What is gum disease?
Gum disease is often overlooked as a benign condition. This disease is also known as periodontal disease. There are two common conditions, gingivitis (inflamed gums) and periodontitis (gum inflammation including bone break down around the teeth). One of the signs of gum disease is bleeding gums and in the more severe form,periodontitis, loose teeth. Bad breath is also associated with this condition.
The cause of the disease is multi-factorial. Gingivitis is the milder form of the two conditions. This is often the result of plaque build-up around the gum line. When plaque is left at the gum line for more than 2 days the gum starts to swell and become inflamed. The severity of the inflammation is dependant on the immune system of the individual and also the amount of plaque at the gum line. In acute and severe cases there may be pain.
Periodontitis is a form of gum disease which involves the underlying bone supporting the teeth in the jaws. In addition to the presence of gingivitis, there is also evidence of bone break down around the teeth. The severity of the disease dictates the extent of bone loss and subsequent loss of the tooth. Periodontitis is a multi-factorial disease. Predisposing factors include a genetic predisposition to the condition, presence of certain type of bacteria, lack of good oral hygiene, immune response, and other factors like smoking and diabetes.
How common is gum disease?
Gum disease is very common. The longer this is left untreated the worse the inflammation. In the case of periodontitis there is irreversible damage to the bone surrounding the teeth. The loss of bone around teeth causes gum recession. This in itself leads to other teeth issues like root decay, wearing down of the root surface, sensitivity to cold foods and drinks, loose teeth in extreme cases.
Signs and indicators of gum disease.
Bleeding gums. Healthy gums do not bleed. Brushing with a hard bristle brush incorrectly will traumatise the gums. Healthy gums will hurt before they bleed. Diseased gums will bleed with the slightest touch. Also overgrown large gums which look distorted are also a sign of chronic gum disease.
What can I do if I think I have gum disease?
Areas which bleed when flossed or brushed gently need more focused cleaning. However with periodontitis the bleeding seldom resolves as the issue is located deep past the gum line. The presence of tartar or calculus will require professional management for the gums to heal. Mouth rinses may be used in acute cases of gingivitis to act as an aid to proper tooth brushing and flossing. Regular visits to the dentist is also a good idea so gums can be assessed to rule out periodontitis.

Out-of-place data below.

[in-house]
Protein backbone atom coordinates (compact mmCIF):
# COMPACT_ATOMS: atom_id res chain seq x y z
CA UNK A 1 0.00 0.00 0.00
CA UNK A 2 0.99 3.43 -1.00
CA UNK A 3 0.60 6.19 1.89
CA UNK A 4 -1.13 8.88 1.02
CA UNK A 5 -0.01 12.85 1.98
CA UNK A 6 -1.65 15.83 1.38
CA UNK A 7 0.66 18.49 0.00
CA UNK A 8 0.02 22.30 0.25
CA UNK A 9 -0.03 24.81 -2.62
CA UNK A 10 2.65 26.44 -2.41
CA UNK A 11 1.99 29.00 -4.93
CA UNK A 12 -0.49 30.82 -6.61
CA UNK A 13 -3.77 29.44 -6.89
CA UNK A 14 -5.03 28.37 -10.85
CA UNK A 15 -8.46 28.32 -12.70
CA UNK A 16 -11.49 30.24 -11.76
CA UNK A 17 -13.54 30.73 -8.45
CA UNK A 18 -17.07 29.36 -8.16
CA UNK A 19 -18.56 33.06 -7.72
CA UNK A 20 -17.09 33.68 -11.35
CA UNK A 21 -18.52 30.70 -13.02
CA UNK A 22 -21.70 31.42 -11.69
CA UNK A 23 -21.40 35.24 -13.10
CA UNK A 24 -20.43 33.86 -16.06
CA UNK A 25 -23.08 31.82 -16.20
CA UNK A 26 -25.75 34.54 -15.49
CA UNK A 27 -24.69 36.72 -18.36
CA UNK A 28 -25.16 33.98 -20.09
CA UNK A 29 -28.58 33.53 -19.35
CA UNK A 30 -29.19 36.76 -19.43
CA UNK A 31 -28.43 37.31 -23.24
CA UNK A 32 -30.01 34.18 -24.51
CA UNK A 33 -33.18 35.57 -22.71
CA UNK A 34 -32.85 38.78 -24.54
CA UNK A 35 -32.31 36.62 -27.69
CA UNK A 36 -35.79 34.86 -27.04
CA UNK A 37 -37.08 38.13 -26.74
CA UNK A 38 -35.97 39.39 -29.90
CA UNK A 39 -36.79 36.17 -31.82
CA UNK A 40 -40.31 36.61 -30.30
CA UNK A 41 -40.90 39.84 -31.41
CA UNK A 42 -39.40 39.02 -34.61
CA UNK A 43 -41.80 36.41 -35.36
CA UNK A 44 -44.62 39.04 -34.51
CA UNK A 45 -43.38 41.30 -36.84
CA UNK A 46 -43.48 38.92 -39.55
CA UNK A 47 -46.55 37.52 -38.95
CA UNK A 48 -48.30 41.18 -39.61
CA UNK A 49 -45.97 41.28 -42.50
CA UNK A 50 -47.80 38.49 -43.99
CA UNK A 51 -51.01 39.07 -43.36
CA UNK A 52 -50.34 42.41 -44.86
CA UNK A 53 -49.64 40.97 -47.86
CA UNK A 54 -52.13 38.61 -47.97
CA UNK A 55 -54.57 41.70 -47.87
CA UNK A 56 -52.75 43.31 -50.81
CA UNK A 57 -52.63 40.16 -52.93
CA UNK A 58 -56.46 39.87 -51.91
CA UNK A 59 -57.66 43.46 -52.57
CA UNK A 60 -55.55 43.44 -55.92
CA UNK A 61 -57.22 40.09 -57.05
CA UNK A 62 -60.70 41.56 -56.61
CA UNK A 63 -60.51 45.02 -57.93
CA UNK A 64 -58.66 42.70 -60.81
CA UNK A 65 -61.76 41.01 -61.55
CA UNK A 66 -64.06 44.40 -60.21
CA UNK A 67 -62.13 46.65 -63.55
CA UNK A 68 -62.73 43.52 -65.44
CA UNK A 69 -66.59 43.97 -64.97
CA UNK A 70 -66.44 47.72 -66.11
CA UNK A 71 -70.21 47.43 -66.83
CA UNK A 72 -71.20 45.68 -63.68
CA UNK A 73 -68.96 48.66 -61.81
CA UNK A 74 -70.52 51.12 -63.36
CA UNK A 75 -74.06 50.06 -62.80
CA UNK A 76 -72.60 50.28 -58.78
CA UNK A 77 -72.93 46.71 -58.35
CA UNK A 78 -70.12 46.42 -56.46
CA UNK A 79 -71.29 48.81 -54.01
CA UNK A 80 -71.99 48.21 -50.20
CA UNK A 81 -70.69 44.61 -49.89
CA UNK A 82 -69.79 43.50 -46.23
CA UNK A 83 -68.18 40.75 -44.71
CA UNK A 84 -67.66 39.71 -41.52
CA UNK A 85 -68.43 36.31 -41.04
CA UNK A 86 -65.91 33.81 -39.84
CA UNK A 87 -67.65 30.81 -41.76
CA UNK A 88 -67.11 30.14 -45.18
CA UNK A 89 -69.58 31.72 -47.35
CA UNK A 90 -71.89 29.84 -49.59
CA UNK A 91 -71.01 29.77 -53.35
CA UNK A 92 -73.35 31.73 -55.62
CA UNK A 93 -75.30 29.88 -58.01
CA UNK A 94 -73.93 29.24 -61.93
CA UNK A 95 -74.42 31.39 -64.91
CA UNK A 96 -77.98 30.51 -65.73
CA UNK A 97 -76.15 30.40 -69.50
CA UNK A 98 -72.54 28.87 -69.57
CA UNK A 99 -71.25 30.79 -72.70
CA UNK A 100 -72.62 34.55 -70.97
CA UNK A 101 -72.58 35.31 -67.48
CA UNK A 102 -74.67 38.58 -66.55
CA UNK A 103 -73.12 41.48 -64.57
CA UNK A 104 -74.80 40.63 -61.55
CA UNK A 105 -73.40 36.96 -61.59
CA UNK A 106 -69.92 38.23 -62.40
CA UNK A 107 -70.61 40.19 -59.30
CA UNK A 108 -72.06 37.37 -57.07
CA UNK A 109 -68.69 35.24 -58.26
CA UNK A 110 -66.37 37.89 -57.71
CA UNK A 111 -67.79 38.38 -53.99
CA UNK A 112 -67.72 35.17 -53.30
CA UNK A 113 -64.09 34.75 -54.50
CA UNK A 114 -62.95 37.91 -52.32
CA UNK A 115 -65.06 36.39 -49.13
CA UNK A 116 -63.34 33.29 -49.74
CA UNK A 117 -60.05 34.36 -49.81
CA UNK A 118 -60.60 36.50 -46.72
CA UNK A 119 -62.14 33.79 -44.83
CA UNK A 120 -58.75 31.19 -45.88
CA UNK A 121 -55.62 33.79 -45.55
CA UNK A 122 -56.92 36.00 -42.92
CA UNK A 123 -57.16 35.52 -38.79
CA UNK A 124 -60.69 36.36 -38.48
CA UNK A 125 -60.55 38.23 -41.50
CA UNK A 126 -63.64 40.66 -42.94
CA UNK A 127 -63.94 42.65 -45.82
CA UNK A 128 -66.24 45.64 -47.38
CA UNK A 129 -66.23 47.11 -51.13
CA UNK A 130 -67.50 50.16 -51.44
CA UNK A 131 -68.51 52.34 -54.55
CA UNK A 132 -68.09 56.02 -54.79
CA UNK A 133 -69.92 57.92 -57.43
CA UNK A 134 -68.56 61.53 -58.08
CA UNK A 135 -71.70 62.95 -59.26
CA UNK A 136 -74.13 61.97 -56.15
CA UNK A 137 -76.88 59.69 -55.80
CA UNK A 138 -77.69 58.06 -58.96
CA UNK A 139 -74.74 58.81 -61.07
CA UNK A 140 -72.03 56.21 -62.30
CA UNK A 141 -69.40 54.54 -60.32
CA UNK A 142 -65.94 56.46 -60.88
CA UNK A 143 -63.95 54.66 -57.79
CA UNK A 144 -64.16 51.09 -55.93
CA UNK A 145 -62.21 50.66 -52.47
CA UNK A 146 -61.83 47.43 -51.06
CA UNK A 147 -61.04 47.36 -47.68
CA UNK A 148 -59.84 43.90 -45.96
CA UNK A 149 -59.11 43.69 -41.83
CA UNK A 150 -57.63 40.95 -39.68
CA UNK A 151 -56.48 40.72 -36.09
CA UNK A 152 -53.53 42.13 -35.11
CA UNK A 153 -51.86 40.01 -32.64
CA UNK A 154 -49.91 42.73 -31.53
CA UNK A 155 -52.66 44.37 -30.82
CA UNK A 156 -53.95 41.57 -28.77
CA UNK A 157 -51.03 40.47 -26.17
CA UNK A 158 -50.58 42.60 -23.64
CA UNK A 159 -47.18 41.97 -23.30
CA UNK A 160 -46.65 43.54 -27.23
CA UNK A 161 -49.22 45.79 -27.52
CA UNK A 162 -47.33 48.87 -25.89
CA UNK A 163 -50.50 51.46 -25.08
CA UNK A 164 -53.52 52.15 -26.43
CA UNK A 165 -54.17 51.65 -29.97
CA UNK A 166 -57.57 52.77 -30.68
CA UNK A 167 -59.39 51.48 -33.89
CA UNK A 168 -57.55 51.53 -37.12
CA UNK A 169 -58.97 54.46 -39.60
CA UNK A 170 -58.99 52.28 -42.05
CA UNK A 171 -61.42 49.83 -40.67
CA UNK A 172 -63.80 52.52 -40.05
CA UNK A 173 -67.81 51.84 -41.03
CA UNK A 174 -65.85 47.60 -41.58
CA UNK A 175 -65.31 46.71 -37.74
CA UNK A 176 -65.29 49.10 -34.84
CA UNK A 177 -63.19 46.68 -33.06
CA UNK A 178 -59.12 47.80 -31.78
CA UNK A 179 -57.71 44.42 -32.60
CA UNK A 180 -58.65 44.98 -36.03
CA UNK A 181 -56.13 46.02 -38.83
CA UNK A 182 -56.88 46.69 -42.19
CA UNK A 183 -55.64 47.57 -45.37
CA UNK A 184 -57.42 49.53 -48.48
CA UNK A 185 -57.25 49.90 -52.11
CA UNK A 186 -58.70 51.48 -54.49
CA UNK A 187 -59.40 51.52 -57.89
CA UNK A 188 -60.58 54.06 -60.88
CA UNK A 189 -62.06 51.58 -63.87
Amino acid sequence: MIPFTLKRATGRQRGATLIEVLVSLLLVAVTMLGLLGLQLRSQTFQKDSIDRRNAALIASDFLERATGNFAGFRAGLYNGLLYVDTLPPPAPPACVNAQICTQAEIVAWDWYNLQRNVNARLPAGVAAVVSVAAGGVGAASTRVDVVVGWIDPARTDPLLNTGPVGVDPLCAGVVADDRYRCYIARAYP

What happens if gum disease is not treated?
If gum disease is not managed, especially in the case of periodontitis, the loss of teeth is inevitable. It may take a short time in some individuals but longer for others. The sooner this disease is managed the better.
Gum disease is linked to other health conditions.
There is growing medical evidence of a close association between periodontitis and cardiovascular disease, like strokes and heart attacks. Periodontitis is partly an inflammatory disease. The inflammation releases biochemicals at the site of the gums which enter the circulation. The chronic nature of the disease leads to inflammatory biochemicals being in the circulation for extended periods. This is thought to cause damage to blood vessel walls and disease. Uncontrolled diabetes can make periodontitis worse.
Gum treatment involves periodic cleaning to reduce and disrupt dental plaque build-up beneath the gum line . This reduces the inflammatory events which cause bleeding gums and episodes of bone break down. The cleaning of the teeth involves the use of ultrasonics and hand instruments which can access the deeper parts of the gum pocket beneath the gum line. Unless the plaque and calculus (Calcified, hardened plaque) are removed, gums will continue to bleed and bone will be lost.
Management of the gums involves regular cleaning of teeth by the dentist. Good dental cleaning habits at home is also very important. This involves good tooth brushing and flossing. The frequency of cleans depends on the type of gum condition but also the level of oral hygiene. The initial management often requires the use of local anaesthetic. This allows for a more comfortable experience during the teeth cleaning.